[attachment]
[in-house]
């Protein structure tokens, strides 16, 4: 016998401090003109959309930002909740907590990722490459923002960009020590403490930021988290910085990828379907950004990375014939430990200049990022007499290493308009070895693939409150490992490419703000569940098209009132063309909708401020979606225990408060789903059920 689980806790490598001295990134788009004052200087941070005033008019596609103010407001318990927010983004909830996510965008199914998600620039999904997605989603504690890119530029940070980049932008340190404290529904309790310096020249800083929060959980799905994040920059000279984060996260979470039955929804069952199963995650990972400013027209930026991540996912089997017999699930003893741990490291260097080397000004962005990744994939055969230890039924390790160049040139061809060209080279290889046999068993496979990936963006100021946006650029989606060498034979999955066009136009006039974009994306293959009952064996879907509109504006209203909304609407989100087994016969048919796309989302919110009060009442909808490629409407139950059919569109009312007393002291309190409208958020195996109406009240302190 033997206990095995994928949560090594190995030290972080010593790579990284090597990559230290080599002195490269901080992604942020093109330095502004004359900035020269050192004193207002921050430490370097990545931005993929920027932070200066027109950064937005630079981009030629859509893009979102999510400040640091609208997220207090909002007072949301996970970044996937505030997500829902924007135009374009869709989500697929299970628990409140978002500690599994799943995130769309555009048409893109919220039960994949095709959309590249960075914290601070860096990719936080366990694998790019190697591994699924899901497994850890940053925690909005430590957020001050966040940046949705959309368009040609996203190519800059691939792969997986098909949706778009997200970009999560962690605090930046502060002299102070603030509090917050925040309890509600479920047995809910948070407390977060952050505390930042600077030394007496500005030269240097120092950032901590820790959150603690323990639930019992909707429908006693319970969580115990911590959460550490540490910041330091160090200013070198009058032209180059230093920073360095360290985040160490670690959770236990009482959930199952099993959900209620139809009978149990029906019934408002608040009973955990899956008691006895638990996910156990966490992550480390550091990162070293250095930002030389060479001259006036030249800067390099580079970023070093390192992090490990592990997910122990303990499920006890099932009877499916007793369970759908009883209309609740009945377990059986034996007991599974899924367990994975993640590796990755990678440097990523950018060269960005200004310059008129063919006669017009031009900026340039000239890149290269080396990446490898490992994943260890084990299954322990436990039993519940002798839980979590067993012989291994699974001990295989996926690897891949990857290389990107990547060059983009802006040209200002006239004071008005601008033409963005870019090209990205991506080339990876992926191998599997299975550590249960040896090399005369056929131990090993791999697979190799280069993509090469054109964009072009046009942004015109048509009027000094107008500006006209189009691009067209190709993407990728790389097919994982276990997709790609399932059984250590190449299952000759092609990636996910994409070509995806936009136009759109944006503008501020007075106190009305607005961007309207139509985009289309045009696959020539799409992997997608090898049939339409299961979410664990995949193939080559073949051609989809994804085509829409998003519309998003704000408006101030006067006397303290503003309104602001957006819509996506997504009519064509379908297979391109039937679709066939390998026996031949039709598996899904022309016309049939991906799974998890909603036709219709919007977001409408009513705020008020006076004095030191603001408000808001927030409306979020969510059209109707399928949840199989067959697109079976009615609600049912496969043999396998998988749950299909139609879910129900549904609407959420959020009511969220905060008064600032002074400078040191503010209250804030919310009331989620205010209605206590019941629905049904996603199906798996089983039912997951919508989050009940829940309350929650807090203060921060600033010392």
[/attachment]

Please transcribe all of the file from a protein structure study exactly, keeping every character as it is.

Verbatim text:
[in-house]
């Protein structure tokens, strides 16, 4: 016998401090003109959309930002909740907590990722490459923002960009020590403490930021988290910085990828379907950004990375014939430990200049990022007499290493308009070895693939409150490992490419703000569940098209009132063309909708401020979606225990408060789903059920 689980806790490598001295990134788009004052200087941070005033008019596609103010407001318990927010983004909830996510965008199914998600620039999904997605989603504690890119530029940070980049932008340190404290529904309790310096020249800083929060959980799905994040920059000279984060996260979470039955929804069952199963995650990972400013027209930026991540996912089997017999699930003893741990490291260097080397000004962005990744994939055969230890039924390790160049040139061809060209080279290889046999068993496979990936963006100021946006650029989606060498034979999955066009136009006039974009994306293959009952064996879907509109504006209203909304609407989100087994016969048919796309989302919110009060009442909808490629409407139950059919569109009312007393002291309190409208958020195996109406009240302190 033997206990095995994928949560090594190995030290972080010593790579990284090597990559230290080599002195490269901080992604942020093109330095502004004359900035020269050192004193207002921050430490370097990545931005993929920027932070200066027109950064937005630079981009030629859509893009979102999510400040640091609208997220207090909002007072949301996970970044996937505030997500829902924007135009374009869709989500697929299970628990409140978002500690599994799943995130769309555009048409893109919220039960994949095709959309590249960075914290601070860096990719936080366990694998790019190697591994699924899901497994850890940053925690909005430590957020001050966040940046949705959309368009040609996203190519800059691939792969997986098909949706778009997200970009999560962690605090930046502060002299102070603030509090917050925040309890509600479920047995809910948070407390977060952050505390930042600077030394007496500005030269240097120092950032901590820790959150603690323990639930019992909707429908006693319970969580115990911590959460550490540490910041330091160090200013070198009058032209180059230093920073360095360290985040160490670690959770236990009482959930199952099993959900209620139809009978149990029906019934408002608040009973955990899956008691006895638990996910156990966490992550480390550091990162070293250095930002030389060479001259006036030249800067390099580079970023070093390192992090490990592990997910122990303990499920006890099932009877499916007793369970759908009883209309609740009945377990059986034996007991599974899924367990994975993640590796990755990678440097990523950018060269960005200004310059008129063919006669017009031009900026340039000239890149290269080396990446490898490992994943260890084990299954322990436990039993519940002798839980979590067993012989291994699974001990295989996926690897891949990857290389990107990547060059983009802006040209200002006239004071008005601008033409963005870019090209990205991506080339990876992926191998599997299975550590249960040896090399005369056929131990090993791999697979190799280069993509090469054109964009072009046009942004015109048509009027000094107008500006006209189009691009067209190709993407990728790389097919994982276990997709790609399932059984250590190449299952000759092609990636996910994409070509995806936009136009759109944006503008501020007075106190009305607005961007309207139509985009289309045009696959020539799409992997997608090898049939339409299961979410664990995949193939080559073949051609989809994804085509829409998003519309998003704000408006101030006067006397303290503003309104602001957006819509996506997504009519064509379908297979391109039937679709066939390998026996031949039709598996899904022309016309049939991906799974998890909603036709219709919007977001409408009513705020008020006076004095030191603001408000808001927030409306979020969510059209109707399928949840199989067959697109079976009615609600049912496969043999396998998988749950299909139609879910129900549904609407959420959020009511969220905060008064600032002074400078040191503010209250804030919310009331989620205010209605206590019941629905049904996603199906798996089983039912997951919508989050009940829940309350929650807090203060921060600033010392």